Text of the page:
FILE - In this July 22, 2016, file photo, a hostess prepares for the G20 Finance Ministers and Central Bank Governors Meeting in Chengdu, in southwestern China's Sichuan province. China will propose a joint initiative to revive weak global growth at next month's meeting of leaders of Group of 20 major economies amid rising protectionist sentiment in the United States and Europe, officials said Monday, Aug. 15, 2016. (AP Photo/Ng Han Guan, Pool, File)

Bringing back 'stolen' jobs

The international economy is so interlocked that creating jobs in one national economy creates jobs in another national economy. That's why it's misleading to talk of the Chinese and other low-wage countries having "stolen" American jobs. It's not "just that simple."

How to Make Ethanol Illustration by Greg Groesch/The Washington Times

Two contending issues, both 'green'

It's easy to say that we can't put a price tag on a clean environment. But beyond this noble sentiment is a simple reality that radical "greens" prefer to ignore: Like any other area of policy, nurturing the world around us involves choices based on time, effort and, yes, money.

Charismatic, but egotistical and deceitful, too

Asked in March 1945 to name the greatest U.S. Army general of the war, 45 percent of the respondents named Douglas MacArthur -- far surpassing Dwight Eisenhower and Omar Bradley.

FILE - In this Thursday, Nov. 27, 2014, file photo, a woman pays for merchandise at a Kohl's department store in Sherwood, Ark. A recent poll by The Associated Press-NORC Center for Public Affairs Research found that two-thirds of Americans would have difficulty coming up with the money to cover a $1,000 emergency. But having a modest, immediately accessible emergency fund is critical to financial well-being. (AP Photo/Danny Johnston, File)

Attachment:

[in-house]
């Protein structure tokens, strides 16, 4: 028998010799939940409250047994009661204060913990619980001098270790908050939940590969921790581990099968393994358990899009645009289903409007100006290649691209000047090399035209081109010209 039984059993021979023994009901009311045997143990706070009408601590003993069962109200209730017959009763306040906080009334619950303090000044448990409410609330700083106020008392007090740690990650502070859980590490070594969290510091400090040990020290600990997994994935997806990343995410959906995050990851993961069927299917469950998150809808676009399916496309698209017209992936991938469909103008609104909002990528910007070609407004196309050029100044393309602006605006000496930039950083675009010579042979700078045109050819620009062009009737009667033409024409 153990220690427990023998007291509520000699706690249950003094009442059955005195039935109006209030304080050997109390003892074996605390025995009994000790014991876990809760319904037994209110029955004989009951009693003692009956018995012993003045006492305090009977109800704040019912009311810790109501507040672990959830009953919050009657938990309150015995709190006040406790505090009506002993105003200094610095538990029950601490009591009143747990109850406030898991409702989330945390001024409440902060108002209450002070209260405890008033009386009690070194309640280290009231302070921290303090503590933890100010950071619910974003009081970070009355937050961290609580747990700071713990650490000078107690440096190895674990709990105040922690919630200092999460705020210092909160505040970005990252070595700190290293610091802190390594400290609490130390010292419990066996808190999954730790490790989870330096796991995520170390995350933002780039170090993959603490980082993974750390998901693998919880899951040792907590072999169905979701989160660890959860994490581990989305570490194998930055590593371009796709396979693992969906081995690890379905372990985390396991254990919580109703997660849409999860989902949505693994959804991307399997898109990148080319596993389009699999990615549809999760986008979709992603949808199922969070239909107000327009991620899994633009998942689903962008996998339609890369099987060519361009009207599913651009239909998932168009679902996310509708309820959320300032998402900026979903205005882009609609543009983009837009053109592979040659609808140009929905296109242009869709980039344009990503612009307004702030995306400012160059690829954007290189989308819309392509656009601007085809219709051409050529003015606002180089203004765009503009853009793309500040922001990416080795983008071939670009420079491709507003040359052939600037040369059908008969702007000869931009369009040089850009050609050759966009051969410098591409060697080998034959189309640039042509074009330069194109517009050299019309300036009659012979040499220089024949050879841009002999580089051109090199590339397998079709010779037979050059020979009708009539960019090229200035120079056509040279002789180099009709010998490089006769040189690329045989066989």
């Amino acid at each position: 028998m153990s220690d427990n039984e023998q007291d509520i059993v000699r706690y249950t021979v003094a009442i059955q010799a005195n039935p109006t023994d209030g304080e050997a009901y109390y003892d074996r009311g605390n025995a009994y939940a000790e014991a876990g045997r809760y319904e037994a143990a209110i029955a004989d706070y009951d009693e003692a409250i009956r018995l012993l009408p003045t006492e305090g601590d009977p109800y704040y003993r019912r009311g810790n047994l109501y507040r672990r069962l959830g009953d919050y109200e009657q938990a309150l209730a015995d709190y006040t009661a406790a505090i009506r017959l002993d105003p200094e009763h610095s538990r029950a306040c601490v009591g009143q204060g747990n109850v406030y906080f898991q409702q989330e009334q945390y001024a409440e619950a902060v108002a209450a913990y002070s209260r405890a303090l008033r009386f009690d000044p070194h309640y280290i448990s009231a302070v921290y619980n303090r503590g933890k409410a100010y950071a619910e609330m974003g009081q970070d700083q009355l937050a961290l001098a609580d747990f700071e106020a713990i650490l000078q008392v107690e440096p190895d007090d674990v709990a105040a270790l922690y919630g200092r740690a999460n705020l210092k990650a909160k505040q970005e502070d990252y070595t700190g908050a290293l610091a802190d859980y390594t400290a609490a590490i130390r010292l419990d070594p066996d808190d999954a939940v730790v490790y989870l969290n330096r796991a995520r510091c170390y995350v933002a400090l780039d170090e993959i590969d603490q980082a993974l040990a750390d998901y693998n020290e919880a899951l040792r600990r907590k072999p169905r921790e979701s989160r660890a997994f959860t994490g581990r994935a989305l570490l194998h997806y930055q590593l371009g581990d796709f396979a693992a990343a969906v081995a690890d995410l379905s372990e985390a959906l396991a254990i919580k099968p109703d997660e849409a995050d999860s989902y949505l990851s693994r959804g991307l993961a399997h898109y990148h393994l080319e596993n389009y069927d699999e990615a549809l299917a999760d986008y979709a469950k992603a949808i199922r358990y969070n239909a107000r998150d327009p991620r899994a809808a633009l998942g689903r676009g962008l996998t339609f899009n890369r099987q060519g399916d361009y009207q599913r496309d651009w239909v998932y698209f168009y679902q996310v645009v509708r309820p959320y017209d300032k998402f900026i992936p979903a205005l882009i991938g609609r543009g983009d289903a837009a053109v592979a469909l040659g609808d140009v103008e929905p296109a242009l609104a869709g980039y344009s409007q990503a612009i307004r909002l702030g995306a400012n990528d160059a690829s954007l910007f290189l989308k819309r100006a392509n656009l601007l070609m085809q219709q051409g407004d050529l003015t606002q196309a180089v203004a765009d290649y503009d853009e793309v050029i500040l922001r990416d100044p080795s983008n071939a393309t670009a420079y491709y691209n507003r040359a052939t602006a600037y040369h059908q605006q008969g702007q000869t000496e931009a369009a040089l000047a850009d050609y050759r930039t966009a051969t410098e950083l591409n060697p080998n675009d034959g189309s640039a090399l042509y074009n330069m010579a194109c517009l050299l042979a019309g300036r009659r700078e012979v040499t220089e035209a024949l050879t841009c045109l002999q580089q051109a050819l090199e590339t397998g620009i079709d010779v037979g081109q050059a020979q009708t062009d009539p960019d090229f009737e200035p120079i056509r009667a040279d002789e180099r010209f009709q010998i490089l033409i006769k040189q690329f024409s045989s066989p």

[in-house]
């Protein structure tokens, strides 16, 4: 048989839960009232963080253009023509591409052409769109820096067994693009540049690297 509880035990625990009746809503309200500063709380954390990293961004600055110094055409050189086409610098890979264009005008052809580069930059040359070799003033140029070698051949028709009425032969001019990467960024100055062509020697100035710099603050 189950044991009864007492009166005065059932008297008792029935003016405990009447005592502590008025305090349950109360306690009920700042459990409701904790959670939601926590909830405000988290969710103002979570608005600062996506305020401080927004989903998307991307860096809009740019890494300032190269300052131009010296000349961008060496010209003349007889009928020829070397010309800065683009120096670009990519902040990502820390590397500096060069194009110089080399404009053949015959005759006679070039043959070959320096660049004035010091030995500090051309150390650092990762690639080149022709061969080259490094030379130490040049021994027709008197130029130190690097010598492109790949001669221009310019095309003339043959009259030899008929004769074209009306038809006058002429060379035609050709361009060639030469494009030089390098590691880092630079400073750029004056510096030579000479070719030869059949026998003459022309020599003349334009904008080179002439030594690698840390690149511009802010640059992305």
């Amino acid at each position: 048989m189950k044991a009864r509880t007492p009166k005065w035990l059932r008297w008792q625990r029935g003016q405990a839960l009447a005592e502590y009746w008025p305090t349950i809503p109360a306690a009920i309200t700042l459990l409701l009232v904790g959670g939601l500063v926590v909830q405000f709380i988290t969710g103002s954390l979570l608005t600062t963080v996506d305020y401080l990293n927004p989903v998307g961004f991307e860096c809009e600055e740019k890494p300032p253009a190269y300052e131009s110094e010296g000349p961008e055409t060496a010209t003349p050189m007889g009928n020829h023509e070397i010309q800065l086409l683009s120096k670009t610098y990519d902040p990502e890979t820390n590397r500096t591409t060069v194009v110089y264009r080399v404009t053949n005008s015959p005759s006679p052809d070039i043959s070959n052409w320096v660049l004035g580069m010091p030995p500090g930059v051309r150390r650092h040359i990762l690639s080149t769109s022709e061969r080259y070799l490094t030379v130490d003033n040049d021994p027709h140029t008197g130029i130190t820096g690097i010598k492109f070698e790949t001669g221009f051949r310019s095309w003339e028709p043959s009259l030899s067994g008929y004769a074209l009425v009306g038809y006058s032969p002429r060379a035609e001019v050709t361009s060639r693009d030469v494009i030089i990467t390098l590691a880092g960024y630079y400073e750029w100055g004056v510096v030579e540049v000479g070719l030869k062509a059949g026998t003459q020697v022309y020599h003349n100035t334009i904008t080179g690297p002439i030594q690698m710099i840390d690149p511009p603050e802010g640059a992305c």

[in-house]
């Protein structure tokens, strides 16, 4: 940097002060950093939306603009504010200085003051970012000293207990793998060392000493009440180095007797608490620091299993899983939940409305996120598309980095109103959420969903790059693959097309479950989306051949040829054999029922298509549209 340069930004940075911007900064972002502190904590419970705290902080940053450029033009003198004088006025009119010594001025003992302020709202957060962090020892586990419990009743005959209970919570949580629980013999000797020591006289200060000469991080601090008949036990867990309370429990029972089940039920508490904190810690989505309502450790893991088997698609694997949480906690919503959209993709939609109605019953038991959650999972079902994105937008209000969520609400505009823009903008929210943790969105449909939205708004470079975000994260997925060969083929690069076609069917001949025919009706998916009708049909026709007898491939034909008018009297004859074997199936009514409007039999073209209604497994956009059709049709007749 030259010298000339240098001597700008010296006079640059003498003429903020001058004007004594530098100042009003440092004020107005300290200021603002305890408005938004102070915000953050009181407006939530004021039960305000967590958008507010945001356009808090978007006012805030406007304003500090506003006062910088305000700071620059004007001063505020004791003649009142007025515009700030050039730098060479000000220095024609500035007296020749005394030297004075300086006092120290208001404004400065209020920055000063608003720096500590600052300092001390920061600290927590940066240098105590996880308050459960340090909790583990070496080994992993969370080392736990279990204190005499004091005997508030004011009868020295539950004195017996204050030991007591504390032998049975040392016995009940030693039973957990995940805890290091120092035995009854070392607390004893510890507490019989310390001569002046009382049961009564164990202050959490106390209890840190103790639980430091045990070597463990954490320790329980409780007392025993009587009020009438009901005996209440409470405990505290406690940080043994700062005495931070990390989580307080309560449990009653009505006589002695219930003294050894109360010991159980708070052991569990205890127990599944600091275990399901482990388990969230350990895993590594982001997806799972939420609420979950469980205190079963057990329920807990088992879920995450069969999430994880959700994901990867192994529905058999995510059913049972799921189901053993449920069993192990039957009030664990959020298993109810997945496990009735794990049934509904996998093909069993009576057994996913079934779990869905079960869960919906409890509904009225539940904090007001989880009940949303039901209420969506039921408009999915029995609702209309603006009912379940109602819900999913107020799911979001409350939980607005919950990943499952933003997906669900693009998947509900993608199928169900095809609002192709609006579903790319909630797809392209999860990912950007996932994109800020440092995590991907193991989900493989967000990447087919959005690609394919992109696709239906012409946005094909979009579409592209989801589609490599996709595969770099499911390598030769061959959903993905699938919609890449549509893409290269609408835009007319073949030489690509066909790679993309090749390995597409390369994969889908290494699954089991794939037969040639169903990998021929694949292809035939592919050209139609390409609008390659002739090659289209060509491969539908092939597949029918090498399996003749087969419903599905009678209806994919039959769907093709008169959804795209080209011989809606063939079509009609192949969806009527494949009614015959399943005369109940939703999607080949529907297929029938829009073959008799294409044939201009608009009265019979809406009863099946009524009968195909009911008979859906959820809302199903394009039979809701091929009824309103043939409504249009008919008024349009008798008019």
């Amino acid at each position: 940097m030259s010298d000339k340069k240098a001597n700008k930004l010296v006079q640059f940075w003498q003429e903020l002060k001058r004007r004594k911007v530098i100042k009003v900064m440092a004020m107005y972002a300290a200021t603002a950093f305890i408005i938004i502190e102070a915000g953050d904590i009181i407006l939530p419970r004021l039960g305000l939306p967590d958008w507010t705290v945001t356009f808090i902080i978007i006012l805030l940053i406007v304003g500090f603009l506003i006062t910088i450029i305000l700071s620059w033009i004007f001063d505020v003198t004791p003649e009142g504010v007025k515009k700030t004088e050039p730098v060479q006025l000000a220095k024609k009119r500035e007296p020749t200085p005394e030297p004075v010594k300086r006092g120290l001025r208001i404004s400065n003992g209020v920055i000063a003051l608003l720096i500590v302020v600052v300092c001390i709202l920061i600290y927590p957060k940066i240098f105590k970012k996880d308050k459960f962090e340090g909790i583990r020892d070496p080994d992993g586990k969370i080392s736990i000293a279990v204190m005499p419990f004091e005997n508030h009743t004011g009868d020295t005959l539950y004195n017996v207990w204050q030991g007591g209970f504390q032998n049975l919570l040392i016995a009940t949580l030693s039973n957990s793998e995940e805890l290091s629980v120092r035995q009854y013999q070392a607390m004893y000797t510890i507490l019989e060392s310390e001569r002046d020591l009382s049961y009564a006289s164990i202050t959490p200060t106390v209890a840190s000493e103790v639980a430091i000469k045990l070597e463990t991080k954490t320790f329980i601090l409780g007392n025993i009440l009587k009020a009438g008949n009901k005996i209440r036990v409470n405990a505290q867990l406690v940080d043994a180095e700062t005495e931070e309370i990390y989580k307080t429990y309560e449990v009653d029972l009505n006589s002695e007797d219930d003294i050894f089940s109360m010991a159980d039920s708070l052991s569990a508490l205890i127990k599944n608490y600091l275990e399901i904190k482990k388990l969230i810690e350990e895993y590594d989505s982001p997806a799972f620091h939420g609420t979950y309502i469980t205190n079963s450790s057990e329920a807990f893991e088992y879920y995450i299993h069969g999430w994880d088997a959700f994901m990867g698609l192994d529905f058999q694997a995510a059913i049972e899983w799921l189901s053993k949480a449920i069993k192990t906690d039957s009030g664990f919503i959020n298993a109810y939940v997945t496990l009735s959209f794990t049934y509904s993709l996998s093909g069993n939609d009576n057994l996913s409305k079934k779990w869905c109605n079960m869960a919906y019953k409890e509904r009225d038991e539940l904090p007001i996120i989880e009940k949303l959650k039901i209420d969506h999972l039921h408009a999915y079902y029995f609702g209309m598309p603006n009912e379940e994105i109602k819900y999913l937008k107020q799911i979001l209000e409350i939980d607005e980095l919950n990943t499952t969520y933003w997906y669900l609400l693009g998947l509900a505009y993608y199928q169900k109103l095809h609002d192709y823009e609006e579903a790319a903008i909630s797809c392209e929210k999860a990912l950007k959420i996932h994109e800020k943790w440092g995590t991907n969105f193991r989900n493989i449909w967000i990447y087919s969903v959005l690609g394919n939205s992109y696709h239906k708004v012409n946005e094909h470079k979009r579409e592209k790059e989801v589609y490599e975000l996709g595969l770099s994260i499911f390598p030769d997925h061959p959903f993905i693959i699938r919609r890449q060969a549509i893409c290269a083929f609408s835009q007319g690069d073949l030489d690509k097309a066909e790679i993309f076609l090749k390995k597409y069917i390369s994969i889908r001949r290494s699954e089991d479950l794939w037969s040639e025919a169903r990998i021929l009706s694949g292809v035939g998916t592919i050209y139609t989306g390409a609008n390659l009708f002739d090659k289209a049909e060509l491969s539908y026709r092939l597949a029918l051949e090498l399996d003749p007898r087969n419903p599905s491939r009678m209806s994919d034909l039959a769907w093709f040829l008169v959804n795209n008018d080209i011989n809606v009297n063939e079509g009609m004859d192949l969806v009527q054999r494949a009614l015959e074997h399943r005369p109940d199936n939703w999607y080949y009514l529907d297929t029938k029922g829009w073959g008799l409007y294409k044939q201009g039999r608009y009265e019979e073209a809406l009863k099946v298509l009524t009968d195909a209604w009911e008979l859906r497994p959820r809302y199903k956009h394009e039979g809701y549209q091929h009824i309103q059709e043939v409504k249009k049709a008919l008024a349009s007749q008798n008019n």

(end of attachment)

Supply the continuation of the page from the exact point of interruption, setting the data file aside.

Making welfare reform work

If anyone ever wonders why conservatives are skeptical of government programs, they should consider the War on Poverty. There are other examples, of course, but public welfare is a particularly apt one as we mark the 20th anniversary of the 1996 reform.

Illustration on the relationship of Putin and Erdogan by Linas Garsys/The Washington Times

Putin marches on

Turkish President Recep Tayyip Erdogan's recent meeting with Vladimir Putin in Moscow demonstrated clearly America's deteriorating position in both Europe and the Middle East.

Illustration on Mexican drug cartels' personnel needs and the recent release of thousands of drug offenders from U.S. federal prisons by Alexander Hunter/The Washington Times

A boon for the drug cartels

The Mexican drug traffickers and their Chinese suppliers have a personnel problem.

Benefits of Free Trade Illustration by Greg Groesch/The Washington Times

The case for free trade

Do you support free trade? Many business people, politicians and workers say they are in favor of free trade, "but with conditions" -- because they can see and feel the job losses but not the job and income gains.

Illustration on past Liberal policy by Alexander Hunter/The Washington Times

What the past can teach us

While we shouldn't live in the past, we can certainly learn from it. We are not the first humans to walk the Earth, and yet too many, especially the young, suffer from the conceit that history is just a boring subject in school.

FBI Director James B. Comey. (Associated Press)

Life is just fairer to some than to others

- The Washington Times

Millions of Americans, mostly Democrats but a few sourball Republicans, tell pollsters and anyone who doesn't want to listen that they're preparing themselves to ignore the stink and shame of Hillary Clinton when they vote in November. They're advised here to prepare themselves for a protracted season of malaise and buyer's remorse.